What will you do now?
On one hand you're amazed at being so close to such a beautiful wild animal and you want to study the fox, but on the other hand you're crushed at the little lamb's life that will be no more. You're upset with yourself for not providing better protection for the little lamb and the farmer in you knows that you must remedy the situation quickly before there is any more loss. Yet, the naturalist in you knows that this is part of the circle of life. Perhaps the urbanite in you longs for the city and not knowing of these "natural" occurrences, but it's too late for that.
Do you have the fortitude to deal with this situation and still enjoy your life as a homesteader? When the decision is yours and yours alone to act what will you be able to do?
I can assure you that you will never have felt so alone in the pasture before. Will you slowly back away, rush to the house, take out the gun and then slink back to the pasture? Do you even have a gun or know how to use it? If you can get this far in the daydream, then can you picture yourself lifting the gun and sighting the fox in the scope? Can you picture yourself pulling the trigger? And finally, can you try to feel what it must be like to lift the dead fox, which is heavier and bloodier than you imagined, and drop it over the fence so that the scavengers can eat it?
This was something that I never thought I would ever have to do in my life. A fox was something that I might have seen run across the road when I was driving home from work at night. When I read about farming I read the pages on predation and I thought through how to keep predators at bay, but I never thought through what I would do when my plans failed. Predation is a reality of nature and when you live in the country you are surrounded by nature. When you have animals you will have predators. It's not a matter of if, it's a matter of when. No matter how well you think you have built a fence or a coop, sooner or later you will encounter a wild animal looking for dinner. If you're lucky, it will happen infrequently, but that just makes it more of a shock when you see it.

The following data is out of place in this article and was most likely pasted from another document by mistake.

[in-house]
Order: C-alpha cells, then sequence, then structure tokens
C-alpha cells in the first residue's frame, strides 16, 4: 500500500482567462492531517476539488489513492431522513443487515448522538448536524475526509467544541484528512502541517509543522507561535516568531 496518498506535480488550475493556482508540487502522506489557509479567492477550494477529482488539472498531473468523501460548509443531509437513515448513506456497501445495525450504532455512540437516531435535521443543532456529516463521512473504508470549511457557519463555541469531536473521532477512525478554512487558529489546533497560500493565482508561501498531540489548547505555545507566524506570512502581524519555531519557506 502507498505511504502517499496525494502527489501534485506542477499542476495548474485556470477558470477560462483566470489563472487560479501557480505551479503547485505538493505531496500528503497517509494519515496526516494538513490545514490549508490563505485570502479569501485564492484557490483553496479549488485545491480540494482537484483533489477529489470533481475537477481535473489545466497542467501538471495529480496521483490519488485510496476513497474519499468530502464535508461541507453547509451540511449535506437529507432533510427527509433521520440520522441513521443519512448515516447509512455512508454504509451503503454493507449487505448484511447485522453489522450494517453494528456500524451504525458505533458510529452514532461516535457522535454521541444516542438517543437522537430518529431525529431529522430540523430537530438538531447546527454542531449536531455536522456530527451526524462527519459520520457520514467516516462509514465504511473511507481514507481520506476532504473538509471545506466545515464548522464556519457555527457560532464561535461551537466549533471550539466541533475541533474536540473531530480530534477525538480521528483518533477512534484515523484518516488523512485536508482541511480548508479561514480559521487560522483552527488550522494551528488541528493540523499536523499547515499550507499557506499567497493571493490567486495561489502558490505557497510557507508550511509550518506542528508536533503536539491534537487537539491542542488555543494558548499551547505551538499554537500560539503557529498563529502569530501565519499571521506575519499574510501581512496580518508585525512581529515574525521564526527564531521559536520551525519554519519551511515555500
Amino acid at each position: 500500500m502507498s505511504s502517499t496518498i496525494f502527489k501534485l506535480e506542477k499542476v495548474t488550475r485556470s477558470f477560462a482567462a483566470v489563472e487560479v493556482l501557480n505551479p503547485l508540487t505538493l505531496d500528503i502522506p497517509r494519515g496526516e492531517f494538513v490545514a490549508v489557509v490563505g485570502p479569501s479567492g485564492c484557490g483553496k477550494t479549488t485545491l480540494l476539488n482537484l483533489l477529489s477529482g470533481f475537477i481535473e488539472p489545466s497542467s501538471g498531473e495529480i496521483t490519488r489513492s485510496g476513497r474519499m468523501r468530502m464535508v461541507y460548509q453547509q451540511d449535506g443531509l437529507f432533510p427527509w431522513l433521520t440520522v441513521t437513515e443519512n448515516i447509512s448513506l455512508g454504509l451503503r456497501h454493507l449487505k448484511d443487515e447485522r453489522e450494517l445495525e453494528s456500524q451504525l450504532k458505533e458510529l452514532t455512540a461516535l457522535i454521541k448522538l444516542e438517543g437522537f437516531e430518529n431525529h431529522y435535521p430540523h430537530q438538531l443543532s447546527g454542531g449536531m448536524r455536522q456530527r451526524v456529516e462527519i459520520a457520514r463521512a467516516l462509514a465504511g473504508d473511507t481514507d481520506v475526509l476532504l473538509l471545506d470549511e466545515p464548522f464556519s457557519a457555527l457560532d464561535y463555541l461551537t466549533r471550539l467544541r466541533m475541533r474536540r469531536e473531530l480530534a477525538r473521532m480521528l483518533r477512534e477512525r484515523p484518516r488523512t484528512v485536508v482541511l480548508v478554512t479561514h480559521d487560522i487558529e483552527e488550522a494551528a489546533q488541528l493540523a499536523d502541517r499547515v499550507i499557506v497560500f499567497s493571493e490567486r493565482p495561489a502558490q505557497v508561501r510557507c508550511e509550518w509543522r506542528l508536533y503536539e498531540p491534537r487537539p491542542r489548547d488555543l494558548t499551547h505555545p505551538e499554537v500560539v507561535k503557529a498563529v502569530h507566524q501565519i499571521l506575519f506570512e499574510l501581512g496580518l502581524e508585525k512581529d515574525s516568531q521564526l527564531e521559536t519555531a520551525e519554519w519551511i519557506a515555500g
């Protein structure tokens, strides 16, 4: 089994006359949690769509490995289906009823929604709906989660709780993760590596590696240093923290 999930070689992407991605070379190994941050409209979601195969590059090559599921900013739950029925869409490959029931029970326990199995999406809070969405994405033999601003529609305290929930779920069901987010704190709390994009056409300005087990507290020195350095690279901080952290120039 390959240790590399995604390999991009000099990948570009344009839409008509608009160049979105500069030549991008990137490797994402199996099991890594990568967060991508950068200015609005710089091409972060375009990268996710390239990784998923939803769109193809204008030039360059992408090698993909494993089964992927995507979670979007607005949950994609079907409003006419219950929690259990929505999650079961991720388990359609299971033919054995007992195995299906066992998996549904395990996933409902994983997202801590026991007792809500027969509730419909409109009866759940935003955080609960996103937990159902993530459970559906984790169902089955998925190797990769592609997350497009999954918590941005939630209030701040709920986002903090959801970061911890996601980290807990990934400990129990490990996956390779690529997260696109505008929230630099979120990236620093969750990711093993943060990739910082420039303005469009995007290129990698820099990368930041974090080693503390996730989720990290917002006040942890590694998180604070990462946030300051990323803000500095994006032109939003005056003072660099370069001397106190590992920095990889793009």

You can begin to prepare yourself now by researching how others deal with predation with things such as “Nite Guards” and “Livestock Guardian Dogs”, but these are not absolute solutions. Take it a step further by putting yourself in this situation, even if only in your mind, and decide what you are comfortable doing. If it involves killing the predator, then start by researching the behavior of the wild animals in your area. Know how close you can get to a snake before it will strike. Learn the signs of what a rabid raccoon looks like. And start learning about guns now. Take a hunter safety course, find a shooting range, have someone mentor you about using guns, and practice, practice, practice. When hunting season rolls around find someone who will let you tag along for the experience. But most of all, don't let the thought of predators hold you back. It's something that we all come to reconcile in our own personal way.